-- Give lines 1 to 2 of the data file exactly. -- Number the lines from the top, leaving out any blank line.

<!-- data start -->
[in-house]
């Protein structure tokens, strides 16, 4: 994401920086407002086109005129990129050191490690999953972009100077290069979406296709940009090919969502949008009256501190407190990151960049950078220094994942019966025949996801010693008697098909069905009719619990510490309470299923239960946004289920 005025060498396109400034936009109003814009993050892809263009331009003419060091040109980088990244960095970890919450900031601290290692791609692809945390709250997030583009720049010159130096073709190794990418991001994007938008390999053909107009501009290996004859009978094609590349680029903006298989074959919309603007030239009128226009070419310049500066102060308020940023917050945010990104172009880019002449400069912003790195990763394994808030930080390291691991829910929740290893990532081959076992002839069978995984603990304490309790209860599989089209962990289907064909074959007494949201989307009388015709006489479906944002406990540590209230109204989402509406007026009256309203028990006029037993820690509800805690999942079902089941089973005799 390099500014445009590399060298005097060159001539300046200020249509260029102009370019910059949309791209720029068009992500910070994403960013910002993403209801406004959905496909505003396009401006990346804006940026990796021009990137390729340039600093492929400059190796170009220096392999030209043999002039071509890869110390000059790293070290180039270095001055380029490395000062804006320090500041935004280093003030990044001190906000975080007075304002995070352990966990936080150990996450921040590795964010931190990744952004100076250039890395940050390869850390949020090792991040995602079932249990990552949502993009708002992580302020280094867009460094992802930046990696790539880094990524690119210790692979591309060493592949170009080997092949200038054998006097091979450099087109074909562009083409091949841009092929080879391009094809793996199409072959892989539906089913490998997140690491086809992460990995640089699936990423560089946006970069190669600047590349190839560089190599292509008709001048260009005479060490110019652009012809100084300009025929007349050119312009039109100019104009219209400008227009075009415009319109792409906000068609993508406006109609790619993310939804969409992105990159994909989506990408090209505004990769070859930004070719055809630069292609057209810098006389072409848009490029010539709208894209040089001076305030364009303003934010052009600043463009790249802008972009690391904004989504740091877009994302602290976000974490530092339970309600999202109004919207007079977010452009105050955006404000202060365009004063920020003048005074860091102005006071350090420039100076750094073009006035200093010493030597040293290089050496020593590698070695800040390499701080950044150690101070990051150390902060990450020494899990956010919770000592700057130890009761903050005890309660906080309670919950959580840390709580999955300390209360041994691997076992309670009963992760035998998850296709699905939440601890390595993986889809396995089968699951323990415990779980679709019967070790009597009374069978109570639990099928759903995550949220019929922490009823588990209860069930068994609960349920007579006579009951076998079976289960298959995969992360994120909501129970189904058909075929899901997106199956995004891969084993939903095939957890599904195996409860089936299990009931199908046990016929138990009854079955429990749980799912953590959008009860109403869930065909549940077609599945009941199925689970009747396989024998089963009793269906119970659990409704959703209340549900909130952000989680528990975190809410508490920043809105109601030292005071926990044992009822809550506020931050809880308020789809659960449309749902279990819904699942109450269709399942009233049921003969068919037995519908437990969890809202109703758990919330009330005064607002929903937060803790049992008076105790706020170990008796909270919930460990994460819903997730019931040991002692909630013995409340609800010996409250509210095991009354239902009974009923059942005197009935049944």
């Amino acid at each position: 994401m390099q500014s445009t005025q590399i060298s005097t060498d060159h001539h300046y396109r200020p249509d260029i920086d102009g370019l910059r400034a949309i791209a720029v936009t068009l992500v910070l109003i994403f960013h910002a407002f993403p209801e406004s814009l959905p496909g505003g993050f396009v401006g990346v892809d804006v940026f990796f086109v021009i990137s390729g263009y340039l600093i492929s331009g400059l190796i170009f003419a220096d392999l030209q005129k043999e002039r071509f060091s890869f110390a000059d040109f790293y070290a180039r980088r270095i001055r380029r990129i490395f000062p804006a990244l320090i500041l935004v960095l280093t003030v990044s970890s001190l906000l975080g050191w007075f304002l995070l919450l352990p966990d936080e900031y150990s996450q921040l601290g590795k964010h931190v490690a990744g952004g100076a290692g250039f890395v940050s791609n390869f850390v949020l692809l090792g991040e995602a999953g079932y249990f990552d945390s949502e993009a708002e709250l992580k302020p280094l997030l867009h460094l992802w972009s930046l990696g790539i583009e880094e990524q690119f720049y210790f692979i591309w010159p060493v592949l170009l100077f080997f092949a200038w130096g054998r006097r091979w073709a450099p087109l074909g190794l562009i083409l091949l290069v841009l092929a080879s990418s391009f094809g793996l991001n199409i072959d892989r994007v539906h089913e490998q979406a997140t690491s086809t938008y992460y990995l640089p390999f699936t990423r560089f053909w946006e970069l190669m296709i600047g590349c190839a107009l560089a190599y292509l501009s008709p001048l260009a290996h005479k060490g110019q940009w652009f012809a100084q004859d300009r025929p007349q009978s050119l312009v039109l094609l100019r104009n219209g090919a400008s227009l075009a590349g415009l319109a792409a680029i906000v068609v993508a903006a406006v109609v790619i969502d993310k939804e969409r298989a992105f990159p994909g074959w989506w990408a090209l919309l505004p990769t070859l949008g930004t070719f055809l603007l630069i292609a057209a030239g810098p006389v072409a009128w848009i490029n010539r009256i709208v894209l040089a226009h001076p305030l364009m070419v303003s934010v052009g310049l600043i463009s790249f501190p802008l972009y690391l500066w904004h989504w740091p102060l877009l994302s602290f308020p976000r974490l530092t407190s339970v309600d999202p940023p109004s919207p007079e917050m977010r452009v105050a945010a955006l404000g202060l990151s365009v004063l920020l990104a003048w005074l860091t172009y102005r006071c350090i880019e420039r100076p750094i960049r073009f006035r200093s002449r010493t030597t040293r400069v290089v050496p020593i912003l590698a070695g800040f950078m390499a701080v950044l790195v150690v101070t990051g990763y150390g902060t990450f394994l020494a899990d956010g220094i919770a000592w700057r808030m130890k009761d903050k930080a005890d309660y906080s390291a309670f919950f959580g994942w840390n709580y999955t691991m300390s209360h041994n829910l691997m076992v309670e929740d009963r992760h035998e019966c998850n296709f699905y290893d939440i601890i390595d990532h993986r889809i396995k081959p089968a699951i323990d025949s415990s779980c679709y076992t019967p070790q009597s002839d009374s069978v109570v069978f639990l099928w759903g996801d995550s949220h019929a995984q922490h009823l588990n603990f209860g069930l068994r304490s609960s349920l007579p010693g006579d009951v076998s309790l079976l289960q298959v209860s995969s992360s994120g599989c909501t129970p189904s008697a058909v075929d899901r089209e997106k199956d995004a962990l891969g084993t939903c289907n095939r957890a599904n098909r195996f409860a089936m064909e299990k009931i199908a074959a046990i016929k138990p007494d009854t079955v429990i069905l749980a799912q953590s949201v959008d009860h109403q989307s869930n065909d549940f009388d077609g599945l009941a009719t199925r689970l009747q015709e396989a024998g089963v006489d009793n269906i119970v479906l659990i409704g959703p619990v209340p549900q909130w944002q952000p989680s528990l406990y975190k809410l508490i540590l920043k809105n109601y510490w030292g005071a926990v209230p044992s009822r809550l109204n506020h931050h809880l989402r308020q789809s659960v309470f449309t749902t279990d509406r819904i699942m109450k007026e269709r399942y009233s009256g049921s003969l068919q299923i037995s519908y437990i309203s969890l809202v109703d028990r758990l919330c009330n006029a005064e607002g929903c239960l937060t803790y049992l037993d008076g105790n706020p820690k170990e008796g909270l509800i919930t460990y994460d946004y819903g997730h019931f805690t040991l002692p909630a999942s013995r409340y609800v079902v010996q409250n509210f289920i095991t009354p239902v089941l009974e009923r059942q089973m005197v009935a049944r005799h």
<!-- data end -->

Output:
[in-house]
């Protein structure tokens, strides 16, 4: 994401920086407002086109005129990129050191490690999953972009100077290069979406296709940009090919969502949008009256501190407190990151960049950078220094994942019966025949996801010693008697098909069905009719619990510490309470299923239960946004289920 005025060498396109400034936009109003814009993050892809263009331009003419060091040109980088990244960095970890919450900031601290290692791609692809945390709250997030583009720049010159130096073709190794990418991001994007938008390999053909107009501009290996004859009978094609590349680029903006298989074959919309603007030239009128226009070419310049500066102060308020940023917050945010990104172009880019002449400069912003790195990763394994808030930080390291691991829910929740290893990532081959076992002839069978995984603990304490309790209860599989089209962990289907064909074959007494949201989307009388015709006489479906944002406990540590209230109204989402509406007026009256309203028990006029037993820690509800805690999942079902089941089973005799 390099500014445009590399060298005097060159001539300046200020249509260029102009370019910059949309791209720029068009992500910070994403960013910002993403209801406004959905496909505003396009401006990346804006940026990796021009990137390729340039600093492929400059190796170009220096392999030209043999002039071509890869110390000059790293070290180039270095001055380029490395000062804006320090500041935004280093003030990044001190906000975080007075304002995070352990966990936080150990996450921040590795964010931190990744952004100076250039890395940050390869850390949020090792991040995602079932249990990552949502993009708002992580302020280094867009460094992802930046990696790539880094990524690119210790692979591309060493592949170009080997092949200038054998006097091979450099087109074909562009083409091949841009092929080879391009094809793996199409072959892989539906089913490998997140690491086809992460990995640089699936990423560089946006970069190669600047590349190839560089190599292509008709001048260009005479060490110019652009012809100084300009025929007349050119312009039109100019104009219209400008227009075009415009319109792409906000068609993508406006109609790619993310939804969409992105990159994909989506990408090209505004990769070859930004070719055809630069292609057209810098006389072409848009490029010539709208894209040089001076305030364009303003934010052009600043463009790249802008972009690391904004989504740091877009994302602290976000974490530092339970309600999202109004919207007079977010452009105050955006404000202060365009004063920020003048005074860091102005006071350090420039100076750094073009006035200093010493030597040293290089050496020593590698070695800040390499701080950044150690101070990051150390902060990450020494899990956010919770000592700057130890009761903050005890309660906080309670919950959580840390709580999955300390209360041994691997076992309670009963992760035998998850296709699905939440601890390595993986889809396995089968699951323990415990779980679709019967070790009597009374069978109570639990099928759903995550949220019929922490009823588990209860069930068994609960349920007579006579009951076998079976289960298959995969992360994120909501129970189904058909075929899901997106199956995004891969084993939903095939957890599904195996409860089936299990009931199908046990016929138990009854079955429990749980799912953590959008009860109403869930065909549940077609599945009941199925689970009747396989024998089963009793269906119970659990409704959703209340549900909130952000989680528990975190809410508490920043809105109601030292005071926990044992009822809550506020931050809880308020789809659960449309749902279990819904699942109450269709399942009233049921003969068919037995519908437990969890809202109703758990919330009330005064607002929903937060803790049992008076105790706020170990008796909270919930460990994460819903997730019931040991002692909630013995409340609800010996409250509210095991009354239902009974009923059942005197009935049944």